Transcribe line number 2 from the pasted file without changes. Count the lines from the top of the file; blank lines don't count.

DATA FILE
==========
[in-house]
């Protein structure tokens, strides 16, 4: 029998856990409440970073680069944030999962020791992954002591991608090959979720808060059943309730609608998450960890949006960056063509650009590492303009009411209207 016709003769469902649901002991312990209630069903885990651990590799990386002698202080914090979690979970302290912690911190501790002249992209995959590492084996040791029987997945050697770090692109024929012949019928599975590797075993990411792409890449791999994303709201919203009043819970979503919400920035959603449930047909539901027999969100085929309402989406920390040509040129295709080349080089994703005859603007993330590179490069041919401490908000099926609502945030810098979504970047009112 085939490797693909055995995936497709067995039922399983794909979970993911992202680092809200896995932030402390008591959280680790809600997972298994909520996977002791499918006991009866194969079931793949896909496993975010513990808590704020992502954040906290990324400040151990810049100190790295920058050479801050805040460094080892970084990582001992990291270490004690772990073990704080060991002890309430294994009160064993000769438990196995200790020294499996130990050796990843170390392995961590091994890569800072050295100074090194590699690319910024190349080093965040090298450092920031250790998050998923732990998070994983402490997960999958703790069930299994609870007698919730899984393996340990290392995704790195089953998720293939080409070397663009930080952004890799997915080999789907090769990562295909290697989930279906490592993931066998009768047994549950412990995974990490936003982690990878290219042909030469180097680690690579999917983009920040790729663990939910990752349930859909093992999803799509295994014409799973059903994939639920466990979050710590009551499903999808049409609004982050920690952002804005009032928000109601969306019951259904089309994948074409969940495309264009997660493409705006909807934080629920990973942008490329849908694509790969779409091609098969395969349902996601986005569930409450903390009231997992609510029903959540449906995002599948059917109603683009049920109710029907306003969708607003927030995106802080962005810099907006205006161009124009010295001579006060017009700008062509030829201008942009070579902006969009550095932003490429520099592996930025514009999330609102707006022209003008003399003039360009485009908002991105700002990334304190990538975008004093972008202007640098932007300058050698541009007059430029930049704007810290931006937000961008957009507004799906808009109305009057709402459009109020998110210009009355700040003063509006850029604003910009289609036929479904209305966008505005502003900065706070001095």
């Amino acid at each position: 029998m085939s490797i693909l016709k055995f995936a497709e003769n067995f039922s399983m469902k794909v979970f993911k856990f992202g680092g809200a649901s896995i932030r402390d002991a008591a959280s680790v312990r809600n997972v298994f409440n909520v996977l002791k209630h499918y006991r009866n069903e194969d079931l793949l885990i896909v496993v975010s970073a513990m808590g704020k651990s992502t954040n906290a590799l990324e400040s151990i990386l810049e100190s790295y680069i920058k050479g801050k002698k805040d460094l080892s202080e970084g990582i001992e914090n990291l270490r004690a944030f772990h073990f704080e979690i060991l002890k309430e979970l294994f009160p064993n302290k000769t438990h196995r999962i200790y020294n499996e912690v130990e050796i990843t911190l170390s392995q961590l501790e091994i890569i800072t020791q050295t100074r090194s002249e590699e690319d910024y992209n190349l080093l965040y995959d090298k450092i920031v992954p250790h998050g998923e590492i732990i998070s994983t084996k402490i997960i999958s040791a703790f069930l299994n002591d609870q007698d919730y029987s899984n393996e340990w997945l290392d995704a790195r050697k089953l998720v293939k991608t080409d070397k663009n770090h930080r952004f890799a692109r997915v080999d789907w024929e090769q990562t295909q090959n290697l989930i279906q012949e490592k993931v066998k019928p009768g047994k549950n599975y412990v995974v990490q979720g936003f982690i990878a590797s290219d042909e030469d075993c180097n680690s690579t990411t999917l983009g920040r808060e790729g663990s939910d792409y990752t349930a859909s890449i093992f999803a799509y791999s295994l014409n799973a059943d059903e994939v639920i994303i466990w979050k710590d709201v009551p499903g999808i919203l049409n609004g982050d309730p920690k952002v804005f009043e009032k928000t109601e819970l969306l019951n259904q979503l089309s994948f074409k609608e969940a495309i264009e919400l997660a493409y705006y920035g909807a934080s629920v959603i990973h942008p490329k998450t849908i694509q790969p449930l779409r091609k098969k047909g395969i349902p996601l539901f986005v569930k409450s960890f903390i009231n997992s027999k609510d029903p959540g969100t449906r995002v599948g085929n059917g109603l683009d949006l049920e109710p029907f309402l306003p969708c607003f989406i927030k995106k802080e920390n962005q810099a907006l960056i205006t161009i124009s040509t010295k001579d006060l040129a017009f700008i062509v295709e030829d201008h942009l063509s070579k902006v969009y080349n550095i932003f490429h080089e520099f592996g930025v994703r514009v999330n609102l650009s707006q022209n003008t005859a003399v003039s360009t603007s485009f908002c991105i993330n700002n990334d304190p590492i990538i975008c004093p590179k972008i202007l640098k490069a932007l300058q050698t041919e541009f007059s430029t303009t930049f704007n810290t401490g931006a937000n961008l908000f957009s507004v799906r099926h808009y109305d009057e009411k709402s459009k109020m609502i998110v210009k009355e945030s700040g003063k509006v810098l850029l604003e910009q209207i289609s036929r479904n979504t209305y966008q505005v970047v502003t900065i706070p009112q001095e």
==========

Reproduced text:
């Protein structure tokens, strides 16, 4: 029998856990409440970073680069944030999962020791992954002591991608090959979720808060059943309730609608998450960890949006960056063509650009590492303009009411209207 016709003769469902649901002991312990209630069903885990651990590799990386002698202080914090979690979970302290912690911190501790002249992209995959590492084996040791029987997945050697770090692109024929012949019928599975590797075993990411792409890449791999994303709201919203009043819970979503919400920035959603449930047909539901027999969100085929309402989406920390040509040129295709080349080089994703005859603007993330590179490069041919401490908000099926609502945030810098979504970047009112 085939490797693909055995995936497709067995039922399983794909979970993911992202680092809200896995932030402390008591959280680790809600997972298994909520996977002791499918006991009866194969079931793949896909496993975010513990808590704020992502954040906290990324400040151990810049100190790295920058050479801050805040460094080892970084990582001992990291270490004690772990073990704080060991002890309430294994009160064993000769438990196995200790020294499996130990050796990843170390392995961590091994890569800072050295100074090194590699690319910024190349080093965040090298450092920031250790998050998923732990998070994983402490997960999958703790069930299994609870007698919730899984393996340990290392995704790195089953998720293939080409070397663009930080952004890799997915080999789907090769990562295909290697989930279906490592993931066998009768047994549950412990995974990490936003982690990878290219042909030469180097680690690579999917983009920040790729663990939910990752349930859909093992999803799509295994014409799973059903994939639920466990979050710590009551499903999808049409609004982050920690952002804005009032928000109601969306019951259904089309994948074409969940495309264009997660493409705006909807934080629920990973942008490329849908694509790969779409091609098969395969349902996601986005569930409450903390009231997992609510029903959540449906995002599948059917109603683009049920109710029907306003969708607003927030995106802080962005810099907006205006161009124009010295001579006060017009700008062509030829201008942009070579902006969009550095932003490429520099592996930025514009999330609102707006022209003008003399003039360009485009908002991105700002990334304190990538975008004093972008202007640098932007300058050698541009007059430029930049704007810290931006937000961008957009507004799906808009109305009057709402459009109020998110210009009355700040003063509006850029604003910009289609036929479904209305966008505005502003900065706070001095």